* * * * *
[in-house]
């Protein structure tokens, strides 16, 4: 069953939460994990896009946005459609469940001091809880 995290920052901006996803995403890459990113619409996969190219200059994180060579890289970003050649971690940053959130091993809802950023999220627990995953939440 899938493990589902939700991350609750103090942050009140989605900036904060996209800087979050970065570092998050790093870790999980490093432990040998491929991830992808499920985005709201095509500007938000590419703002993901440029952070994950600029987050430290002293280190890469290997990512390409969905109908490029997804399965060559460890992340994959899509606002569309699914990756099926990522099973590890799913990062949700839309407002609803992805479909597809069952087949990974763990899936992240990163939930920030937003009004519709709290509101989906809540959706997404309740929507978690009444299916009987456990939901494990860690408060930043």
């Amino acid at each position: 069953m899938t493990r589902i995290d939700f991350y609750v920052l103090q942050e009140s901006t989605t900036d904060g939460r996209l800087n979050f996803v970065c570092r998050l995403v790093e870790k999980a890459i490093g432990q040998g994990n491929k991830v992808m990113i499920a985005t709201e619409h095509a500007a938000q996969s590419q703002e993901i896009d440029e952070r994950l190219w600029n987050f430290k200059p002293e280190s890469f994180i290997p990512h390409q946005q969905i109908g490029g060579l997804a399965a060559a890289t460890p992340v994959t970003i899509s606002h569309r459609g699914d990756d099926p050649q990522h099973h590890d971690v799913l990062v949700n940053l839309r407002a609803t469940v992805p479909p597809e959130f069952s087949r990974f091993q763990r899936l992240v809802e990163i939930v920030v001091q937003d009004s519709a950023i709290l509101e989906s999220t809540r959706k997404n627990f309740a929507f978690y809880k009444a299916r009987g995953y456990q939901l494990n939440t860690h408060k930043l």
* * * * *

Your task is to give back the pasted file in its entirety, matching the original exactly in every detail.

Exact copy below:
[in-house]
């Protein structure tokens, strides 16, 4: 069953939460994990896009946005459609469940001091809880 995290920052901006996803995403890459990113619409996969190219200059994180060579890289970003050649971690940053959130091993809802950023999220627990995953939440 899938493990589902939700991350609750103090942050009140989605900036904060996209800087979050970065570092998050790093870790999980490093432990040998491929991830992808499920985005709201095509500007938000590419703002993901440029952070994950600029987050430290002293280190890469290997990512390409969905109908490029997804399965060559460890992340994959899509606002569309699914990756099926990522099973590890799913990062949700839309407002609803992805479909597809069952087949990974763990899936992240990163939930920030937003009004519709709290509101989906809540959706997404309740929507978690009444299916009987456990939901494990860690408060930043």
């Amino acid at each position: 069953m899938t493990r589902i995290d939700f991350y609750v920052l103090q942050e009140s901006t989605t900036d904060g939460r996209l800087n979050f996803v970065c570092r998050l995403v790093e870790k999980a890459i490093g432990q040998g994990n491929k991830v992808m990113i499920a985005t709201e619409h095509a500007a938000q996969s590419q703002e993901i896009d440029e952070r994950l190219w600029n987050f430290k200059p002293e280190s890469f994180i290997p990512h390409q946005q969905i109908g490029g060579l997804a399965a060559a890289t460890p992340v994959t970003i899509s606002h569309r459609g699914d990756d099926p050649q990522h099973h590890d971690v799913l990062v949700n940053l839309r407002a609803t469940v992805p479909p597809e959130f069952s087949r990974f091993q763990r899936l992240v809802e990163i939930v920030v001091q937003d009004s519709a950023i709290l509101e989906s999220t809540r959706k997404n627990f309740a929507f978690y809880k009444a299916r009987g995953y456990q939901l494990n939440t860690h408060k930043l």